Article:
Document Management Is Ripe For eDiscovery
July 18, 2012
If you work in any aspect related to the legal community, you should be aware that eDiscovery generates a great deal of chatter. Like most search and information retrieval functions, progress is erratic.
While eDiscovery, according to the marketers who flock to Legal Tech and other conferences, will save clients and attorneys millions of dollars in the long run, there will still be some associated costs with it. Fees do not magically disappear and eDiscovery will have its own costs that can accrue, even if they may be a tad lower than the regular attorney’s time sheets.
One way to keep costs down is to create a document management policy, so if you are ever taken to court it will reduce the amount of time and money spent in the litigation process. We have mixed feelings about document management. The systems are often problematic because the management guidance and support are inadequate. Software cannot “fix” this type of issue. Marketers, however, suggest software may be up to the task.
JD Supra discusses the importance of a document management plan in “eDiscovery and Document Management.” The legal firm of Warner, Norcross, and Judd wrote a basic strategy guide for JD Supra for people to get started on a document management plan. A plan’s importance is immeasurable:
“With proper document management, you’ll have control over your systems and records when a litigation hold is issued and the eDiscovery process begins, resulting in reduced risk and lower eDiscovery costs. This is imperative because discovery involving electronically stored data — including e-mail, voicemail, calendars, text messages and metadata — is among the most time-consuming and costly phases of any dispute. Ultimately, an effective document management policy is likely to contribute to the best possible outcome of litigation or an investigation.”
The best way to start working on a plan is to outline your purpose and scope—know what you need and want the plan to do. Also specify who will be responsible for each part of the plan—not designating proper authority can leave the entire plan in limbo. Never forget a records retention policy—it is legally require to keep most data for seven years or permanently, but some data can be deleted. Do not pay for data you do not have to keep. Most important of all, provide specific direction for individual tasks, such as scanning, word management, destruction schedule, and observing litigation holds. One last thing, never under estimate the importance of employee training and audit schedules, the latter will sneak up on you before you know it.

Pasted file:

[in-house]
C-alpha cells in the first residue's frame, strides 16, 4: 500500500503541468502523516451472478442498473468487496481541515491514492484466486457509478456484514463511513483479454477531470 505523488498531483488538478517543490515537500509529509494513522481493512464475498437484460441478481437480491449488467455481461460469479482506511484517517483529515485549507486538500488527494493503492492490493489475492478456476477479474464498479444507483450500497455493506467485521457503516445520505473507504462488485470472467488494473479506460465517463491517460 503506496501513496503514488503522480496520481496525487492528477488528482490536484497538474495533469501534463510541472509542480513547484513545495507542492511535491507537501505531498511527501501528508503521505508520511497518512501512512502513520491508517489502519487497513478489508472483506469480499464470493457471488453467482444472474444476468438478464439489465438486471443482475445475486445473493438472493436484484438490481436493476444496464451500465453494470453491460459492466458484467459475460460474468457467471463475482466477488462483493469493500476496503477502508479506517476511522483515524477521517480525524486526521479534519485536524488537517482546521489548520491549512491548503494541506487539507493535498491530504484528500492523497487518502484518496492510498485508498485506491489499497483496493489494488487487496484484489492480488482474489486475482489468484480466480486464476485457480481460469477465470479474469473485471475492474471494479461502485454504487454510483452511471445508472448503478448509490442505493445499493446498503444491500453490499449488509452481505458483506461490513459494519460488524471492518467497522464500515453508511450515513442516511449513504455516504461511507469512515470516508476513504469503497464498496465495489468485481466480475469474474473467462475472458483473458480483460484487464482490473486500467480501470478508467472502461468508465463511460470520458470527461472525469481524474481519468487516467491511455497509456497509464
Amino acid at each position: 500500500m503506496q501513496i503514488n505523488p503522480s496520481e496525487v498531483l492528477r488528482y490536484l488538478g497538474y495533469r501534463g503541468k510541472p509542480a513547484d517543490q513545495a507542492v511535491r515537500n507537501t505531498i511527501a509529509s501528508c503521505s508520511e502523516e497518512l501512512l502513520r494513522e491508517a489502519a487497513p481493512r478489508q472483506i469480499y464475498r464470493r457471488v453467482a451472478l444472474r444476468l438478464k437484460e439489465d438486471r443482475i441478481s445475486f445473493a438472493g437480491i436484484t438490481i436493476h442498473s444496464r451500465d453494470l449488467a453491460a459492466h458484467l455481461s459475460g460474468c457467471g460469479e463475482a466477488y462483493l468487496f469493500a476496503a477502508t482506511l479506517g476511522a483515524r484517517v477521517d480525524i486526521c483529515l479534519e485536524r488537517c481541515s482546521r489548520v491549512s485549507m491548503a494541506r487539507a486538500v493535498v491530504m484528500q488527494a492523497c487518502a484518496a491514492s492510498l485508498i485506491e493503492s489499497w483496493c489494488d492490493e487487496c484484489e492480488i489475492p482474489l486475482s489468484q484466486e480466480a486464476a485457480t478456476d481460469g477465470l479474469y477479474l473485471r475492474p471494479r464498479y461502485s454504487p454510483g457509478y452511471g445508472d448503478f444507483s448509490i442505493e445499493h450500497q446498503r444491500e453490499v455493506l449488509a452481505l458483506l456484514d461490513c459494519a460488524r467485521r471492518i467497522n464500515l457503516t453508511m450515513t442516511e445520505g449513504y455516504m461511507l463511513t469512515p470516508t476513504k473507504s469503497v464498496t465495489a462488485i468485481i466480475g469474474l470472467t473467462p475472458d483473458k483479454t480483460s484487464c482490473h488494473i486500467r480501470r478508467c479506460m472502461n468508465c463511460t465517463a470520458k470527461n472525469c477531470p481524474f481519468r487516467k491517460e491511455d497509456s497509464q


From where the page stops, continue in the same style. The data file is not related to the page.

If, however, you still are hesitant in drafting a plan can carry some hefty consequences:
- “Outdated and possibly harmful documents might be available and subject to discovery.
- Failure to produce documents in a timely fashion might result in fines and jail time: one large corporation was charged with misleading regulators and not producing evidence in a timely matter and was fined $10 million.
- Destroying documents in violation of federal statutes and regulations may result in fines and jail time: one provision of the Sarbanes-Oxley Act specifies a prison sentence of up to 20 years for someone who knowingly destroys documents with the intent to obstruct a government investigation.”
A document management plan is a tool meant to guide organizations in managing their data, outlining the tasks associated with it, and preparing for eventual audits and litigation procedures. Having a document management plan in place will make the eDiscovery process go quicker, but another way to make the process even faster and more accurate is using litigation support technology and predictive coding, such as provided by Polyspot.
Here at Beyond Search we have a healthy skepticism for automated content processing. Some systems perform quite well in quite specific circumstances. Examples include Digital Reasoning and Ikanow. Other systems are disappointing. Very disappointing. Who are the disappointing vendors? Not in this free blog. Sign up for Honk!, our no holds barred newsletter, and get that opt-in, limited distribution information today.
Whitney Grace, July 18, 2012
Sponsored by Polyspot